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Department of Architecture and Civil Engineering, University of Bath, Bath BA2 7AY
With the introduction of objective measures relating to subjective characteristics for listening to classical music in ISO 33821, most new auditoria are now tested in some sort of model, either computer simulation model or scale model. An alternative is to test by auralisation, an approach more valued by some than others! For work using objective measures, criteria areneeded to assess the numerical values, the most common of which is to compare measured or predicted values with an optimum range. If a value of an objective measure falls outside the optimum range it can often not be obvious why this has occurred, what aspect of the geometrical design is responsible? The revised theory of sound level in rooms offers a technique for assessing acoustic behaviour whichcomplements approaches that are already in use. The following discusses the rationale behind and the use of ‘temporal energy analysis’ for assessing concert spaces.
Though the acoustic character of a concert hall is often discussed as an overall characteristic, this is to ignore the fact that listeners differ in their preferences. This was first demonstrated in astudy conducted in Berlin in the 1970s, reviewed by Cremer and Müller2, and apparent in this author’s subjective study of British halls3. At least three groups have been identified: those that like reverberance (sense of reverberation), those that like acoustic intimacy and those that above all prize high clarity. If one wishes to buy a good bottle of red wine, does one ask advice from someonewho always drinks white wine? Fortunately this metaphor does not appear to entirely apply to concert hall listening. For the trained ear it seems that all important subjective characteristics can be appreciated and assessed, even though individual preference varies. But one does need to question how suitable it is for one consultant/listener to impose their own preferences on a concert hall design?In addition, though the subjective acoustic character of a hall as a whole is often considered, there will generally be significant subjective variations between different seating areas. When interpreting the results of objective measurements, just working with average values of quantities which vary throughout the auditorium is inappropriate. Reverberation time is the exception here since itusually varies little throughout the space and single hall values are acceptable.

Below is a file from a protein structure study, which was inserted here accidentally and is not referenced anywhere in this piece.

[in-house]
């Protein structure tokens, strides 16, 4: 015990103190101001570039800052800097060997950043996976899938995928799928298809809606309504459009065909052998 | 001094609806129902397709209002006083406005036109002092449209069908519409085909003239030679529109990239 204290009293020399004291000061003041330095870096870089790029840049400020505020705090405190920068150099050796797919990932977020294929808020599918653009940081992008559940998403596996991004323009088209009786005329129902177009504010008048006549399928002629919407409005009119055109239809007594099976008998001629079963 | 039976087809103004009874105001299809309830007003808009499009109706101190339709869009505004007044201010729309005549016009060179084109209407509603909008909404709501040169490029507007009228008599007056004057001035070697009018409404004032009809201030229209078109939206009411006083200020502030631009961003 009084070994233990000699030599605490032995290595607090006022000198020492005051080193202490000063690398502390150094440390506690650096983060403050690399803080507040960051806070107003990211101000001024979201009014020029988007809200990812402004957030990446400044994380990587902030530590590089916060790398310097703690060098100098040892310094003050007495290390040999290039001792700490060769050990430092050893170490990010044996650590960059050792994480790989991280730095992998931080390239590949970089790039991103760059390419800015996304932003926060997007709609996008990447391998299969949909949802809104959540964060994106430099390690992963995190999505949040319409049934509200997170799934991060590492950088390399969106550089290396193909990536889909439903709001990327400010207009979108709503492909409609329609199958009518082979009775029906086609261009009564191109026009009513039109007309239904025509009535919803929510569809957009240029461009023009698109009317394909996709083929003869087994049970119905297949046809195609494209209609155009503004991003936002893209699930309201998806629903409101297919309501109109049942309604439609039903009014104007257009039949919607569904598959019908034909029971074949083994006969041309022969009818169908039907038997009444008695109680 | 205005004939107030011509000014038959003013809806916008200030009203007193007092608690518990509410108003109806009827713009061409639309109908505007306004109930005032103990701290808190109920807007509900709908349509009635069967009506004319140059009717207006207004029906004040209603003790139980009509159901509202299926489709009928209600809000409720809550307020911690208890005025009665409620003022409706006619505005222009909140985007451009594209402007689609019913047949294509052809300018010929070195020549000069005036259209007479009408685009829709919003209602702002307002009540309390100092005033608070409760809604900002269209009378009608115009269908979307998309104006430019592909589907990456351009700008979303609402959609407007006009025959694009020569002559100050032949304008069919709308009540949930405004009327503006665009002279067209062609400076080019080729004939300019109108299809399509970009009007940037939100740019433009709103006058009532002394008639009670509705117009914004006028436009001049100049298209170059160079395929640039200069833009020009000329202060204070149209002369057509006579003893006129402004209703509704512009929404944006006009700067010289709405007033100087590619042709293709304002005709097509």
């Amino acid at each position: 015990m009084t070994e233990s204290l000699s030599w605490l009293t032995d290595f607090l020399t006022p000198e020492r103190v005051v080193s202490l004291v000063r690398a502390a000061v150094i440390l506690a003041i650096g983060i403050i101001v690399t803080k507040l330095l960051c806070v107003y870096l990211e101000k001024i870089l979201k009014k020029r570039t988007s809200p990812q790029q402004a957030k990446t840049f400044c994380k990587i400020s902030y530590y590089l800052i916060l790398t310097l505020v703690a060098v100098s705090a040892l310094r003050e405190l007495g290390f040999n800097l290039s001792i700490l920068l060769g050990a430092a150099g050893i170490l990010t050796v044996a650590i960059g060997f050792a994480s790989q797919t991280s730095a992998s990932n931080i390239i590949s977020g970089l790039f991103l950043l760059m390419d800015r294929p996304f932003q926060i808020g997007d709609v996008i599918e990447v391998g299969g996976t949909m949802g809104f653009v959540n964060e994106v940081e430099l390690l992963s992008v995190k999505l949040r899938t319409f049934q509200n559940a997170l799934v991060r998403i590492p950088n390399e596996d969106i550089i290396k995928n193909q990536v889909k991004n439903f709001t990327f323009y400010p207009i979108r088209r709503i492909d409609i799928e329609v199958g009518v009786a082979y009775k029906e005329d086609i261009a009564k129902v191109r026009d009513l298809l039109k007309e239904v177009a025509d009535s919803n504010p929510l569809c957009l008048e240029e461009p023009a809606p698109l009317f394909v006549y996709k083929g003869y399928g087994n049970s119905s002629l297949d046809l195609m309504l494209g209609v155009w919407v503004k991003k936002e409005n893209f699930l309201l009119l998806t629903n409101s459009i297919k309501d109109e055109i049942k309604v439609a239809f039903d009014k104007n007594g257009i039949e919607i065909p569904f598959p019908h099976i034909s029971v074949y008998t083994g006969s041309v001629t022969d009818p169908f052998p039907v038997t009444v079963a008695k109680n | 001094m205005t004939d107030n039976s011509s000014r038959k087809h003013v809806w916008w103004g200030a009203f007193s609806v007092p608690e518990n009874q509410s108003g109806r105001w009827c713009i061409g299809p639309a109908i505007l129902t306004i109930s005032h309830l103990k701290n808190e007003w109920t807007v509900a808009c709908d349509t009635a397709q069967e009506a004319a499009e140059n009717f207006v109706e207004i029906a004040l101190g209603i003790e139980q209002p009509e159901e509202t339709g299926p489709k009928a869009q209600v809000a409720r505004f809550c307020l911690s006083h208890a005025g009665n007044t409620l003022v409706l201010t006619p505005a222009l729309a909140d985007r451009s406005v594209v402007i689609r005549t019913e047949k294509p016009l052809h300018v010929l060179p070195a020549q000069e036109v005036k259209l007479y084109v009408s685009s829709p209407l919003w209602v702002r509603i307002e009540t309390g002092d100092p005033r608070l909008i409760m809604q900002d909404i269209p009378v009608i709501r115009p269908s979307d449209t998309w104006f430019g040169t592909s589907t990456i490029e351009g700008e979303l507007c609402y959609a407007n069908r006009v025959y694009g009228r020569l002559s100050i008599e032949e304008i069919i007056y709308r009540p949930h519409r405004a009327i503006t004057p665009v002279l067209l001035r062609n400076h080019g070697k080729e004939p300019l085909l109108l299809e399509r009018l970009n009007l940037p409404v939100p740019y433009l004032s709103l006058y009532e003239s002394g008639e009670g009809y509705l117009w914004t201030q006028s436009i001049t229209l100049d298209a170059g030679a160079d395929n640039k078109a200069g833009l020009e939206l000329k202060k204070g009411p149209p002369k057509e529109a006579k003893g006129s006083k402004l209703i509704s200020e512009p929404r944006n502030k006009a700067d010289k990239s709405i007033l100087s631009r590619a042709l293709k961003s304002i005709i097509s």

Vol. 28. Pt.2. 2006
Proceedings of the Institute of Acoustics
A set of objective measures are now recommended and generally accepted for use in music auditoria1. It is important never to lose sight of the fact that current objective measures arenot perfect; they are not perfectly correlated with the subjective impressions to which they are linked. Nor do current objective measures cover all subjective aspects of sound in halls. In the case of measurements in full-size halls, objective measurements are generally conducted without an audience present. The most obvious change between no audience and with audience is that the reverberationtime falls. The corresponding changes for other objective measures are that early decay time (EDT) decreases, the early-to-late sound index C80 increases and total sound level, G, decreases. For valid comparisons between halls, correction for the effect of audience is essential. Several correction techniques for reverberation time (RT) have been proposed4; for modest RT changes they are all...